Subaru Lineartronic: Not all CVTs are east/west - Transmission Digest

Subaru Lineartronic: Not all CVTs are east/west

The CVT that was developed for Subaru is a major departure from all other transverse-mounted CVTs. This new-design unit, called a Lineartronic, hit the streets in 2010. To say that a Lineartronic is a monster would be an understatement. The unit could probably fit right into a Sherman tank. There is also a difference in design between gas and diesel applications. In addition, to understand the power flow would be akin to “the ankle bone is connected to the shin bone, the shin bone is connected to the …” etc.)
Subaru Lineartronic: Not all CVTs are east/west

Technically Speaking

Author: Mike Riley, Technical Editor
Subject Matter: Automatic transmission
Unit: Lineartronic CVT
Vehicle Application: Subaru 
Issue: Design & operation

Technically Speaking

  • Author: Mike Riley, Technical Editor
  • Subject Matter: Automatic transmission
  • Unit: Lineartronic CVT
  • Vehicle Application: Subaru
  • Issue: Design & operation

CVTs (continuously variable transmissions) have been on the road for some time now and, like step-type transmissions, come in many shapes and sizes.

Various companies have had a stab at producing the perfect CVT; however, Jatco is the main company today that produces CVTs in large volume. Nissan and Subaru are the two major car companies to use the Jatco CVTs.

Although there have been several different designs of CVTs, they have been, for the most part, transverse (east/west). Subaru, on the other hand, has traditionally had a longitudinal (north/south) vehicle platform. Whether three-speed, four-speed or five-speed, Subaru has maintained this inline design. So, why should a CVT be any different? It’s not.

The CVT that was developed for Subaru is a major departure from all other transverse-mounted CVTs. This new-design unit, called a Lineartronic, hit the streets in 2010. To say that a Lineartronic is a monster would be an understatement. The unit could probably fit right into a Sherman tank. There is also a difference in design between gas and diesel applications. In addition, to understand the power flow would be akin to “the ankle bone is connected to the shin bone, the shin bone is connected to the …” etc.)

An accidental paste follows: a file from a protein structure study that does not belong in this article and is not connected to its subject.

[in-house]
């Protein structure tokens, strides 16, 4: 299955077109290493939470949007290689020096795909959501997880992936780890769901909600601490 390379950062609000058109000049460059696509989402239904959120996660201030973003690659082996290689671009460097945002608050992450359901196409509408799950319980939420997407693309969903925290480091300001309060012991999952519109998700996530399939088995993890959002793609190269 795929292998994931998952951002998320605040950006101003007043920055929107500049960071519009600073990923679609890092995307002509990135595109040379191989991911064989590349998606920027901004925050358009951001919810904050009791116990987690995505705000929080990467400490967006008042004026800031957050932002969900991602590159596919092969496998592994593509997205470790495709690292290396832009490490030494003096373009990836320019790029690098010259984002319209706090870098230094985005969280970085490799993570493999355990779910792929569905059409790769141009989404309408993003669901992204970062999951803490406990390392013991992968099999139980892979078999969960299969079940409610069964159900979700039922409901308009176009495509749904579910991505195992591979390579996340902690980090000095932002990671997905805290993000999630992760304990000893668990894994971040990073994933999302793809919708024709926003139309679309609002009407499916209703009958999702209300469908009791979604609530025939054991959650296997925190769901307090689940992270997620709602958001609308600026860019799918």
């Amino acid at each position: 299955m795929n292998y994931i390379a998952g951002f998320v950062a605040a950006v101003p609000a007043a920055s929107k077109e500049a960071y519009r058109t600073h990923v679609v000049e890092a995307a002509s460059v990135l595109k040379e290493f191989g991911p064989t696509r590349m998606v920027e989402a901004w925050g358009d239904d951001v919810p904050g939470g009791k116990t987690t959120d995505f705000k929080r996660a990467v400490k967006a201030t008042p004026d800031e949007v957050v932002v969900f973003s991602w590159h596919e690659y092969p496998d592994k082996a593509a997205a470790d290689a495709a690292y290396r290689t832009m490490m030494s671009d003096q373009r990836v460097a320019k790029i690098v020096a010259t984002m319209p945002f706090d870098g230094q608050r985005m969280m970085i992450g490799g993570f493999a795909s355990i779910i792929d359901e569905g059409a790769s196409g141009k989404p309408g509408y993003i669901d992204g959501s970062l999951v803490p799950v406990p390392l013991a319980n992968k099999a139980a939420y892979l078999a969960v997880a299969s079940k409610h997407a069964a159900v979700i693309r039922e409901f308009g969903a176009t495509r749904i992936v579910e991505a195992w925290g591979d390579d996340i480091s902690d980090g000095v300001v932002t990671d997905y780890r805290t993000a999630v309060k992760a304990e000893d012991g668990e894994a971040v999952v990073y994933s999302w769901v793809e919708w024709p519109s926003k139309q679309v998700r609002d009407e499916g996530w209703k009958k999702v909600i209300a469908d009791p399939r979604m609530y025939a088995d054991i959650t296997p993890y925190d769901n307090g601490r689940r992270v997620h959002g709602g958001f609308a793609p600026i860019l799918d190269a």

Although a Lineartronic does function like a regular CVT, Subaru has incorporated a stepped-shift feature into the computer strategy. It can actually be shifted like a six-speed automatic for folks who can’t stand how a CVT works. The transmission is also equipped with a lockup torque converter.

On the outside, the Lineartronic’s appearance is a far cry from a regular CVT – or anything else, for that matter (Figure 1). It has several chunks of housings from end to end to accommodate the ton of iron inside. This is an AWD to boot, which explains the extension housing.

Upon disassembly, it becomes really apparent that there is no straight line throughout the transmission. Everything is offset. To start with, the pump is a remote design like in a GM 6T70. Once the front cover is removed, the converter drive gear, chain and driven gear become visible (Figure 2). The drive gear is centered by the converter hub, whereas the driven gear is supported by ball bearings. The pump itself is a gerotor design.

The next item on the list is the input shaft, although there is more to it than just the shaft. The input on the Lineartronic has a drive gear made to it, which is the start of the power flow and the beginning of clockwise/counter clockwise rotations. The driven gear that meshes with the input is attached to a start clutch (Figure 3). The start clutch, however, seems rather light-duty compared with the rest of the transmission.

The hub of the start clutch has teeth for the frictions, but the inside diameter of the hub is where the drive splines are, which connect to the drive variator pulley shaft (Figure 4). The hub is supported by a sizable ball bearing.